Youth Conservation Corps (YCC)


 

 2019 Summer Youth Crew!

The Watershed Education Network will be hosting our sixth annual Youth Conservation Corps in 2019. Stay tuned for application information!
 The schedule is subject to change from our Forest Service partners.

For more information email water@montanawatershed.org or give us a call at 406.541.9287!

 

About YCC

In the summer of 2014, Lolo National Forest (LNF) first collaborated with WEN to offer a Youth Conservation Corps (YCC) Summer Monitoring Program. Since then, Our 8-member crew of high school-aged youth are paid to spend 4 weeks collecting data in Lolo National Forest lands and waterways. Crew members monitor streams, decommissioned logging roads, and areas restored from mining. In addition to monitoring projects, students met with professionals working on monitoring projects in and around western Montana.

Examples of previous YCC summer work projects:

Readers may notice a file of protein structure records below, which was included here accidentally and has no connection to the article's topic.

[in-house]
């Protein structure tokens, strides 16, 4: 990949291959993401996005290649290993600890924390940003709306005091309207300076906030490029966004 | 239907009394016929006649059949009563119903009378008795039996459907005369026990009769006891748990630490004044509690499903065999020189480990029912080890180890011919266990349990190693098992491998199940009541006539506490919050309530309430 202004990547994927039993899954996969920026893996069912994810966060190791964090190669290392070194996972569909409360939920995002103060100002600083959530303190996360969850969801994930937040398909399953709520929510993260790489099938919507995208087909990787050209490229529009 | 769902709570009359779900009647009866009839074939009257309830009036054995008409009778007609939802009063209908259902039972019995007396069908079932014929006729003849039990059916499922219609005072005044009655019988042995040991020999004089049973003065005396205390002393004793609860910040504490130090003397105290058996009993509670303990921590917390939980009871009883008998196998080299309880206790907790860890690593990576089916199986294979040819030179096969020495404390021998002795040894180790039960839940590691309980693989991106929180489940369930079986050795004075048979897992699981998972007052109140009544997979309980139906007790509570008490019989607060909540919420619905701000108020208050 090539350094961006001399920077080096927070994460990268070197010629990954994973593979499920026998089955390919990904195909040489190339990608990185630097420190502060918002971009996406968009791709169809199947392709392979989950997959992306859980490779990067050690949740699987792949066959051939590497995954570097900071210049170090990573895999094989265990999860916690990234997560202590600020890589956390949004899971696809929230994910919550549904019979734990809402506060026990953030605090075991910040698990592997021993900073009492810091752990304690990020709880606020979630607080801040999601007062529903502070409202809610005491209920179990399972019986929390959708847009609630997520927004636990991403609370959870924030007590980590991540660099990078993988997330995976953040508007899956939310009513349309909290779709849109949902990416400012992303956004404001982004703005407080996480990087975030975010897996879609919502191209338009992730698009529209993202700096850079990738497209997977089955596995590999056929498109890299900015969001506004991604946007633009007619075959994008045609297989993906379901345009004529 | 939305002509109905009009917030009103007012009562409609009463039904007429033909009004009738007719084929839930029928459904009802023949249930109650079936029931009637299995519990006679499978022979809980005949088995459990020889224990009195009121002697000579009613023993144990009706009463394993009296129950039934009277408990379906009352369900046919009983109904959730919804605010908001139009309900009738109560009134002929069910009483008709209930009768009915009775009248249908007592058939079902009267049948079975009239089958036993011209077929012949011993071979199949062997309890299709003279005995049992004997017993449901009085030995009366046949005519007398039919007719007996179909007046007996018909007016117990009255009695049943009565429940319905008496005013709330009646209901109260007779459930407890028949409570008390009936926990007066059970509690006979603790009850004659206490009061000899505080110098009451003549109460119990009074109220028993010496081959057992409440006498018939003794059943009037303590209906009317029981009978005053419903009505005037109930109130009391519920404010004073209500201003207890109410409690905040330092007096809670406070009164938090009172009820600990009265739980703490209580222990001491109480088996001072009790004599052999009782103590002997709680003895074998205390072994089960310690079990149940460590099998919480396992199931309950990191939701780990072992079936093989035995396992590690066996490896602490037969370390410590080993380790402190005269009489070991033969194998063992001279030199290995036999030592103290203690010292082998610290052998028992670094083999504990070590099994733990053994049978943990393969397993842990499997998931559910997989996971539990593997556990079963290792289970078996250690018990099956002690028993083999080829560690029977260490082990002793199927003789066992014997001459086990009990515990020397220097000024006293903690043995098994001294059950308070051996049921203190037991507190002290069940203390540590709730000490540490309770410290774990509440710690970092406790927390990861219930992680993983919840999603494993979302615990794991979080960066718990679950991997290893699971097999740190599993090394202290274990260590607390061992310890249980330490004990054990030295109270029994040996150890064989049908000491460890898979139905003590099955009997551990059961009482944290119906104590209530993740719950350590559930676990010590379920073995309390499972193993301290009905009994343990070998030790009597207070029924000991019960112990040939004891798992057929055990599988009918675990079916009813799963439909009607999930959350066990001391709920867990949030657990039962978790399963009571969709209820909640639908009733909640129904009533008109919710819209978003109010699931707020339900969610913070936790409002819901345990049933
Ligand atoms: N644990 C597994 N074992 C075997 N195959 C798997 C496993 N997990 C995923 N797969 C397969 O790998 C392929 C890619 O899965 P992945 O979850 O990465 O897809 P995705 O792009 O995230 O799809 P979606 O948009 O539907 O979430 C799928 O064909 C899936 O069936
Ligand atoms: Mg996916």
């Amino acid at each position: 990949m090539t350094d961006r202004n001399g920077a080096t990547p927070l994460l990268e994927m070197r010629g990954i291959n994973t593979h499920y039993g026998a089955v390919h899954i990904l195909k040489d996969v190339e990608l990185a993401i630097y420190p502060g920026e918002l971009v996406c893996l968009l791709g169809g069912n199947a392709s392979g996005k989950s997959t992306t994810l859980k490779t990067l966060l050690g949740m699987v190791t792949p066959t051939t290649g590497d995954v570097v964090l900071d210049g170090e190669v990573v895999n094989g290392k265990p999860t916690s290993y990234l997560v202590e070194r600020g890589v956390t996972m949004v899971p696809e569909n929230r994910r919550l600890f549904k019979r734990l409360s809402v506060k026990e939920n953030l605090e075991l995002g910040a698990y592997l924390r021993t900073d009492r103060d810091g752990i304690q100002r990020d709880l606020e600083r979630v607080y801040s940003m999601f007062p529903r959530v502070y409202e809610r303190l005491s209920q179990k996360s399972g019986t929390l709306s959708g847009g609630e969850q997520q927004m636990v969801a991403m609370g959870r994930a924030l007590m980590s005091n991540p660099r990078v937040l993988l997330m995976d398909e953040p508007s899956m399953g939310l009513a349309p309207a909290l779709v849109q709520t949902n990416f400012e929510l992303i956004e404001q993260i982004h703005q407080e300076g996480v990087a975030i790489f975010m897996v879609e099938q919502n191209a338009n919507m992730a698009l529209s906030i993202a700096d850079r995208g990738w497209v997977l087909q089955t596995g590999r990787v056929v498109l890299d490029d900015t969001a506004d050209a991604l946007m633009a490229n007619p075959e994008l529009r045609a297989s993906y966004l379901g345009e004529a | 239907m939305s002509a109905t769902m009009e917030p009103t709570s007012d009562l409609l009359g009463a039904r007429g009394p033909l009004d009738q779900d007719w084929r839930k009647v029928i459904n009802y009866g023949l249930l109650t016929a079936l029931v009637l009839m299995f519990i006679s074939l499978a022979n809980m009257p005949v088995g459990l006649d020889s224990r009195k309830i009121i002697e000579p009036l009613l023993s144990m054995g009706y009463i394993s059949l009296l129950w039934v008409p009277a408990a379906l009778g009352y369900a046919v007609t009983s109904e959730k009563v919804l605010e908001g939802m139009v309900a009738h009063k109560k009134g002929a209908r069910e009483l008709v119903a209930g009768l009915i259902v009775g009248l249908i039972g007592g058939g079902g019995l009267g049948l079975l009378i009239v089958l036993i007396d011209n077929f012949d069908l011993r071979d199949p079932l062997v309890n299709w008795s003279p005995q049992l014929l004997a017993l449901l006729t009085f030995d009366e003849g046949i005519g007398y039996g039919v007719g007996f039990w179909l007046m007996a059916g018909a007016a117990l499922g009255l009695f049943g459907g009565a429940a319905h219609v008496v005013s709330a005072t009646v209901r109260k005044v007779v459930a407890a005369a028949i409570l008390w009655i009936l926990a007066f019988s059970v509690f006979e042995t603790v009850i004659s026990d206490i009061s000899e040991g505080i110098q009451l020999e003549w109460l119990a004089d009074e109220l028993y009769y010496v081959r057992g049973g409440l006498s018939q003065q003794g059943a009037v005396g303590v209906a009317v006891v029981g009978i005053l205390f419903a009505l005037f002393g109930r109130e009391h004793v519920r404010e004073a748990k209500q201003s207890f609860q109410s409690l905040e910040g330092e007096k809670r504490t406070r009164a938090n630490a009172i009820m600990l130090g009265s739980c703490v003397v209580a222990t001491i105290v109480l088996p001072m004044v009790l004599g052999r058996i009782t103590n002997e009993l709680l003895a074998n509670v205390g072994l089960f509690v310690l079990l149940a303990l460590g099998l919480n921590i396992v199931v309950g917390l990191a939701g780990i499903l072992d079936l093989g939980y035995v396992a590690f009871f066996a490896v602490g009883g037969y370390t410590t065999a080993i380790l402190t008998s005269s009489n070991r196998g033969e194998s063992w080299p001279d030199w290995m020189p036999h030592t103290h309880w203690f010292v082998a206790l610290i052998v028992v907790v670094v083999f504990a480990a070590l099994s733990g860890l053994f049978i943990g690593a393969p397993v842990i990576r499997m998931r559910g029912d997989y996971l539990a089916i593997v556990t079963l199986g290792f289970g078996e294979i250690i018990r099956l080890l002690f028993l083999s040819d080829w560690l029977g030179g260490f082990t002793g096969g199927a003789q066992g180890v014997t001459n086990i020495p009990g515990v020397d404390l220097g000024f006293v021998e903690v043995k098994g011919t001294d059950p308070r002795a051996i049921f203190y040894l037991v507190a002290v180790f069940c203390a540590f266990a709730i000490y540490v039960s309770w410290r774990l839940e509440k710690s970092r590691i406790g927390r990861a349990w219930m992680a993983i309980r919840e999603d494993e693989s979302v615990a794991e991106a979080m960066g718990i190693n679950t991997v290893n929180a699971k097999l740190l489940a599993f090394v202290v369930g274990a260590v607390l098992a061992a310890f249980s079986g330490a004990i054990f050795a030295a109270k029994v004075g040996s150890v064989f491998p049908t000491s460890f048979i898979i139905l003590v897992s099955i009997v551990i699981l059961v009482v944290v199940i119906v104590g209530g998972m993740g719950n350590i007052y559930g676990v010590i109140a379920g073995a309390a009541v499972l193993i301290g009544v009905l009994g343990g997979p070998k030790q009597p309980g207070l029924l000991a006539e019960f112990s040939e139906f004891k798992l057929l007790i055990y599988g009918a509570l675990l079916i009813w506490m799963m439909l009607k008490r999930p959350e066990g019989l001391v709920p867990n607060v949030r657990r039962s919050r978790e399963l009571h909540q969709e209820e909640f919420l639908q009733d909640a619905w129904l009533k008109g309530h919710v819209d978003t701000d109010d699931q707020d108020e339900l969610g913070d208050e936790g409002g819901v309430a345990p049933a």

Road Surveys: Crew members’ goals were to record route reconnaissance data in the Nemote Creek Watershed area which expands well over 25 square miles. In eight days the crew completed 29 roads and all sites were accompanied with GPS coordinates and photos of the potential drainage issue.

Weed Pulls: Equipped with an earlier lesson in native and invasive plant identification during their orientation week, crew members were given the task of weeding restoration sites along Twin, Mattie V and Little McCormick Creek.

Bedload Assessment & Locating Rip Rap: This project involved the crew performing bedload assessments (pebble counts and fine sediment grid toss counts) in the St. Regis River. Crew members performed over 90 fine sediment grid toss counts and measured over 3,100 pebbles. In addition, the crew indicated if sites could be used in future projects as a source of rip rap.

 

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YCC students watch as Bob Wiesner from Fish, Wildlife, and Parks demonstrates how to track collared grizzly bears.

Environmental Education Projects: As a piece of our contribution to the YCC program, WEN provided a view into the different ecologically driven projects being carried out around the Missoula area:

  • Native plant restoration and non-native eradication at the Clark Fork Native Prairie led by John Pierce
  • Natural forest succession taught hands-on by Forest Service biologists Dick Hutto and Sue Reel
  • Bird surveying techniques at the MPG Ranch in Florence
  • Grizzly bear monitoring and DNA sampling with Bob Wiesner of Montana Fish, Wildlife, & Park